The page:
Press Clipping
“There’s Probably Not A Right Time”: Making An Indie Comedy Album

The current popularity of alt comedy, which basically means comedy that isn’t performed in traditional comedy clubs, has been likened to punk rock, both by performers and the press. It’s an analogy that could easily break down when picked at. Outside of getting paid in drink tickets and wings, are the economic models also comparable? Doing stand-up for a few years and working at several record labels gives me a little insight into both sides of it.

Comedy careers are nonlinear, and artistic goals are moving targets. Releasing an album can be a way to mark a transition, lay material to rest, or just take a snapshot of an art form that is always evolving.

Popular hosting platforms like Bandcamp and CD Baby offer a straightforward self-publishing model. Anecdotally, I see a boom of comedy albums emerging on Bandcamp that aren’t even available on iTunes. With very little overhead for releasing, the comedy album itself may devalue. Why should it fare better than the price-point for music, especially when it’s comedy cousin the podcast is free?

Steve Albini’s screed The Problem With Music and Simple Machines Mechanic’s Guide provided some critique and discussion of the business side of independent music before streaming. Comedians of an entrepreneurial nature could learn from this rubric, but the Mechanic’s Guide is in need of an update and there are other details of comedy culture that do not correspond to music.

We do not purport to fill that role, but hope to get the conversation started by asking some comedians why and how they released their albums.

Three of these comics are based in Los Angeles (Brandie Posey, Virginia Jones, Mateen Stewart) and have released their debut albums within the last year. Michael Dolan lives in Manchester, UK and self-released two albums, Dress To Depress (2012) and Nothing Will Ever Be Alright Again Ever (2013).

Paste: With self-releasing an album, when do you decide that it’s the right time in your career to record it?

Brandie Posey: My mom passed away and I had some jokes about the grief process I wanted to record before they lost their emotional resonance. I didn’t want to be trotting those jokes out a few years later, they would feel dishonest. I went on my first headlining tour shortly after my mom died because I am a workaholic, and I discovered pretty quickly that I had an hour ready to go from that tour. After running it all summer on tour and fine tuning the order, I got back into town and started working on my plan for the recording and releasing. I think it all came out of needing to have a project to pour myself into. After doing this first one, I don’t think the rest will be as personal, but it really all came together at the right time for my sanity.

Virginia Jones: I probably recorded my first album on the late side, I had been working and touring for nine years and as my tenth year approached, I thought “I’d like to document my long set as it is today.” I would say that anyone who has a solid, worked-over hour that they have performed might consider recording it, and the longer they’ve been doing long sets, the better and more confident their recording will be.

Michael Dolan: There’s probably not a right time. A good part of me does think maybe I shouldn’t have recorded either of mine. The arrogance of the act, you know? Self-publishing is the domain of the delusional, isn’t it? What I do know is that I’m very rarely proud of anything I do and at the time I taped the records I was proud of these shows. I performed them at the Edinburgh Festival before I recorded, each show got a straight month of performances and a couple of good reviews. If I hadn’t had those reviews then maybe I wouldn’t have recorded either of them, I don’t know that I trust myself to make that kind of judgement. I’m not so proud of them now but I like that you can maybe see some progression, I like to be able to follow an artist’s development so maybe that’s valuable to other people.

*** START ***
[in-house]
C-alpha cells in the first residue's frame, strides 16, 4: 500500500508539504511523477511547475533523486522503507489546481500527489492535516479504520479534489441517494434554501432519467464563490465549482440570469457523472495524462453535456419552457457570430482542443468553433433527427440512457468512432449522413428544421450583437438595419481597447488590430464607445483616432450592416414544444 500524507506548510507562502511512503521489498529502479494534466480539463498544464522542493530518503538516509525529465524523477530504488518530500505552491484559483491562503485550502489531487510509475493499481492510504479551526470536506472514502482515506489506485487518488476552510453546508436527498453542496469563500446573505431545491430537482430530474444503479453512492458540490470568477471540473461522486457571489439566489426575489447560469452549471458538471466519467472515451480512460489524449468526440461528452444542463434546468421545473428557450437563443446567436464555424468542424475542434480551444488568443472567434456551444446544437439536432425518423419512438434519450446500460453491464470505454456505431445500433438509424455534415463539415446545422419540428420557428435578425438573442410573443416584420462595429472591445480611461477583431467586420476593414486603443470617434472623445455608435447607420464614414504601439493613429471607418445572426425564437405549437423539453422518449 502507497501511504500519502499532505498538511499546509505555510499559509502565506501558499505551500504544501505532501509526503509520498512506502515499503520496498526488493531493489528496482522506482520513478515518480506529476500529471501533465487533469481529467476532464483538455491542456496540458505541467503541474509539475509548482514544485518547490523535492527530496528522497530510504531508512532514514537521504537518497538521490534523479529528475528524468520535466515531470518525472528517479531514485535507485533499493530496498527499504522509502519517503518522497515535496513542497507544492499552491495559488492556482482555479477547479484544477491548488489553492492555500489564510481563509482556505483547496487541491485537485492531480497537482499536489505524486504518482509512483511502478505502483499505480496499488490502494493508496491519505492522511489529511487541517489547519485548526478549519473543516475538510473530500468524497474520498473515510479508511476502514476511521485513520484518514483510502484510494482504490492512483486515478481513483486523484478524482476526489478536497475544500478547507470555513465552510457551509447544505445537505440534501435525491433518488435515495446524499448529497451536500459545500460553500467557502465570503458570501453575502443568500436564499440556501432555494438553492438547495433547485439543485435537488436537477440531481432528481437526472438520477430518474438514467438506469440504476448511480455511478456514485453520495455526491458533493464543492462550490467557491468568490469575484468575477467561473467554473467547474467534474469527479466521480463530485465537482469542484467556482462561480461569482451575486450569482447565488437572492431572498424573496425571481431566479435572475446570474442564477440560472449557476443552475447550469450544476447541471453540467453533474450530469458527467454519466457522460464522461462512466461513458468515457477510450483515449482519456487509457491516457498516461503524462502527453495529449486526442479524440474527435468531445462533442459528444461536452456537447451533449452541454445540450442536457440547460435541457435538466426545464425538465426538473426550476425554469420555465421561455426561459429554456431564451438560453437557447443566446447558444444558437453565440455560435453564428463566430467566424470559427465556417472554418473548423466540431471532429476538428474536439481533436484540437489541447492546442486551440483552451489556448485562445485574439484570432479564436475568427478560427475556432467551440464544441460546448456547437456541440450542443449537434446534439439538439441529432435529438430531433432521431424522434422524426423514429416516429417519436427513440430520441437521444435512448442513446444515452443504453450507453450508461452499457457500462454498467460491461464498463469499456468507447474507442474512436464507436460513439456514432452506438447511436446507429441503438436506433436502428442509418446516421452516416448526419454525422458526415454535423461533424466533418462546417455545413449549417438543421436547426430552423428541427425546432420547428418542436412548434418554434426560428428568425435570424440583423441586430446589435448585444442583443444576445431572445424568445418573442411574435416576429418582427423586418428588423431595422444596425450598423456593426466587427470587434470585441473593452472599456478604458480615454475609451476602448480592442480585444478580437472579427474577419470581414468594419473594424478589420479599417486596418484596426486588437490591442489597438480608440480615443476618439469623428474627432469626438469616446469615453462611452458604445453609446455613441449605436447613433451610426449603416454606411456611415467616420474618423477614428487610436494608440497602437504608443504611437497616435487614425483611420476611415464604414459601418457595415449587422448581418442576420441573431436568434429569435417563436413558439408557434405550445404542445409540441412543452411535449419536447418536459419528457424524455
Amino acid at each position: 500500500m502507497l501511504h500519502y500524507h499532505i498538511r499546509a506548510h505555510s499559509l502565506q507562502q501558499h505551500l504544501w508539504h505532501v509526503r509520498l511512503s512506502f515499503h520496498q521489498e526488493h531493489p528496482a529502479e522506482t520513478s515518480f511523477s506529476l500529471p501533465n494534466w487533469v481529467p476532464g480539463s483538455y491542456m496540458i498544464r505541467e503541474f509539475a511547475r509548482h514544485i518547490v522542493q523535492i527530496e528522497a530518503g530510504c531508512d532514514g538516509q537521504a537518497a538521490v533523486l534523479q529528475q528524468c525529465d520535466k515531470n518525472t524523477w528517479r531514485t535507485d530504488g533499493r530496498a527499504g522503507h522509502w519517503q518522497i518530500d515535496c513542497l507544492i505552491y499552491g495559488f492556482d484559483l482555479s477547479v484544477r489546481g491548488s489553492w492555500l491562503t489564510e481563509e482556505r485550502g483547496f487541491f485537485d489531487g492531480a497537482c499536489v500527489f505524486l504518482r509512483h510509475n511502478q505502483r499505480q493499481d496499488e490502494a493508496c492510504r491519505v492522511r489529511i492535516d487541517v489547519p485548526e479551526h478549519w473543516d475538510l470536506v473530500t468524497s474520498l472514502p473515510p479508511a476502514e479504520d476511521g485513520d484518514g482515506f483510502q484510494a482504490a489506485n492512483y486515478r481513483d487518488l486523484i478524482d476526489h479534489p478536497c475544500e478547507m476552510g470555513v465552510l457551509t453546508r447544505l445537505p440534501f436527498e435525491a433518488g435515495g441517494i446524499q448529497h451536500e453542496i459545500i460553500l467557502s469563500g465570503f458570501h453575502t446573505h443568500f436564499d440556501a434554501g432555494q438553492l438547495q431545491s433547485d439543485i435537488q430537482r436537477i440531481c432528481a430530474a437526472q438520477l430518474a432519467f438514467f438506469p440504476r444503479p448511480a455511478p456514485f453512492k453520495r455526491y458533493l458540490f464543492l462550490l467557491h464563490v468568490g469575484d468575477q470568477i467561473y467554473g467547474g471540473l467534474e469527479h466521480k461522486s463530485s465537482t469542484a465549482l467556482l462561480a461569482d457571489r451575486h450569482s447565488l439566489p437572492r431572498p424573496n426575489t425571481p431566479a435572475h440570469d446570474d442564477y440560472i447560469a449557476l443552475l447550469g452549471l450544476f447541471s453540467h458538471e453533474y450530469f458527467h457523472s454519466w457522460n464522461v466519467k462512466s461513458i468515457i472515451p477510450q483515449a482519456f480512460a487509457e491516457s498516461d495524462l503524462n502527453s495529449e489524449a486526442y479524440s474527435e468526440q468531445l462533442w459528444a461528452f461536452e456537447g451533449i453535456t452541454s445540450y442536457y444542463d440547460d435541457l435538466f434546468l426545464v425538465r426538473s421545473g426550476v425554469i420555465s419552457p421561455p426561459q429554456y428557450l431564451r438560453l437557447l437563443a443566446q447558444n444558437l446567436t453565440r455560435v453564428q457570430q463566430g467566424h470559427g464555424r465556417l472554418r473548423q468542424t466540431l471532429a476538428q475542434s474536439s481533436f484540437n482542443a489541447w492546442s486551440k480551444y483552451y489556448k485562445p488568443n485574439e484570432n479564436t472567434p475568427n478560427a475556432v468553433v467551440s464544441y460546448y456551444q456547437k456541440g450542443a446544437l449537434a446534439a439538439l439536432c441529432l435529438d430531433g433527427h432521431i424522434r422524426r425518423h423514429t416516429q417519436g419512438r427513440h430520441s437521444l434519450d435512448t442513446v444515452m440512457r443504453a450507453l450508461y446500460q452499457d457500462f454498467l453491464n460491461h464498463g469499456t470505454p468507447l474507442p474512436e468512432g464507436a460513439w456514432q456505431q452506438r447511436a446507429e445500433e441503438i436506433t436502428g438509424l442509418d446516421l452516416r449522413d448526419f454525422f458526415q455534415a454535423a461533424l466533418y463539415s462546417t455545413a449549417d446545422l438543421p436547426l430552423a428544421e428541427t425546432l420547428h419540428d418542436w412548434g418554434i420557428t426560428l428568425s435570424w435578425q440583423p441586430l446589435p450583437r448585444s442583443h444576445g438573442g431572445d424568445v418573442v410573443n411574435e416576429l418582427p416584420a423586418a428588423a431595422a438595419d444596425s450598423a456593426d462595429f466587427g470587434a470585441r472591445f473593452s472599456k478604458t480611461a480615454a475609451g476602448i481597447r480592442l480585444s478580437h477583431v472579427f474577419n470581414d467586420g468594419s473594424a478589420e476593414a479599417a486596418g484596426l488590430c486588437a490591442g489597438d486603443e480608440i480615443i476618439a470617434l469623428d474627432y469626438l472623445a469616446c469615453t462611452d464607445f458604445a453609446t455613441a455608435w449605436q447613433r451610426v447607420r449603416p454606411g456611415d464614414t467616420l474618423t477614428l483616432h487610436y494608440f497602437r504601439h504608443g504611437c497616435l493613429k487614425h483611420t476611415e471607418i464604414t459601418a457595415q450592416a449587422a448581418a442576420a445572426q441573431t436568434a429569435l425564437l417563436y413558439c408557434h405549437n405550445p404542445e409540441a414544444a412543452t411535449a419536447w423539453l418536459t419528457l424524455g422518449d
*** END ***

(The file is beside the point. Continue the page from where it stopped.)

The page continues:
Mateen Stewart: Honestly I’m still not sure if it was the right choice. Only time will tell. My biggest concern was burning an hour’s worth of material. I think it is a big risk but the reward could be good. My biggest goal was to do it so I could get on the streaming services to potentially get my comedy to people who have never heard of me.

Paste: Had you considered working with a label? What expectation do you think would be different working with a record label?

Michael Dolan: If I thought for a second any label would have had me then yes I would happily have signed everything over to somebody else. I imagine the benefit of being with a label would be that they’d have some degree of PR at their disposal. Trying to get any kind of coverage in the press when nobody’s heard of you is impossible. I don’t know that it can be done. For all the talk of how the internet has done away with the gatekeepers and democratized publishing and all this, I don’t know that there’s much value to having your work out there if you can’t let people know it’s there.

Virginia Jones: I recorded my first album independently. My logic was that at this point in my career, no matter how much distribution or promotion I get, the people who are likeliest to buy my record are one or two degrees from me, friends, friends of friends, and fans. I don’t think that putting out posters would make people who’d never heard of me buy my record. I wanted to sell the first record on my own, and bring good iTunes and physical copy numbers to a label for a follow-up record. Also, the outlay for actually recording, mixing, pressing, and digitally distributing an album is under five hundred bucks, so why not throw it at the wall and keep all profits?

Mateen Stewart: I never considered working with a label because I have heard some horror stories from other comics. It was more meaningful that I did it myself.
Like how they give you an advance and if your album doesn’t sell you owe them the money and also how they own your material for upwards of 10 years.

Brandie Posey: I had thought a bit about labels, but only got lukewarm responses, and decided I wanted to do it all myself to learn the whole process…workaholic, like I said. I’m really glad I went the DIY route too, because I have a popular podcast, and those are loyal fans that supported me more than fans of a comedy label would. Comedy labels don’t really have the kind of following that music labels do. The pros of working with a comedy label are they handle all the costs up front for you—but honestly, after crunching the numbers, it wasn’t so much that I couldn’t do it myself and then make the money back, which I did on the first week of the digital release. A comedy album is pretty cheap to record—you need someone who knows what they’re doing, and then you edit and get someone to mix it down for you. I have a lot of ties to the music world, so knew plenty of engineers. Shout out to David Irish of Pot O’ Gold Recording for doing mine! Then I released through CD Baby as my distributor, and can see on the back end how many copies I sell, tracks are streamed, etc. I called in favors to guest on podcasts to promote it, drummed up some press with a press release to anyone I’ve ever worked with in the media. I also reached out to big headliners I’ve worked with and got some great quotes about the album to send along to press. I don’t know if a label would have worked that hard for me, or if it’s stuff I would still be doing myself…I kind of feel like that’s what it would be. The hard work paid off. Opinion Cave debuted at #1 on iTunes and #12 on the Billboard charts when it came out…which also happened to be the anniversary of my Mom’s passing.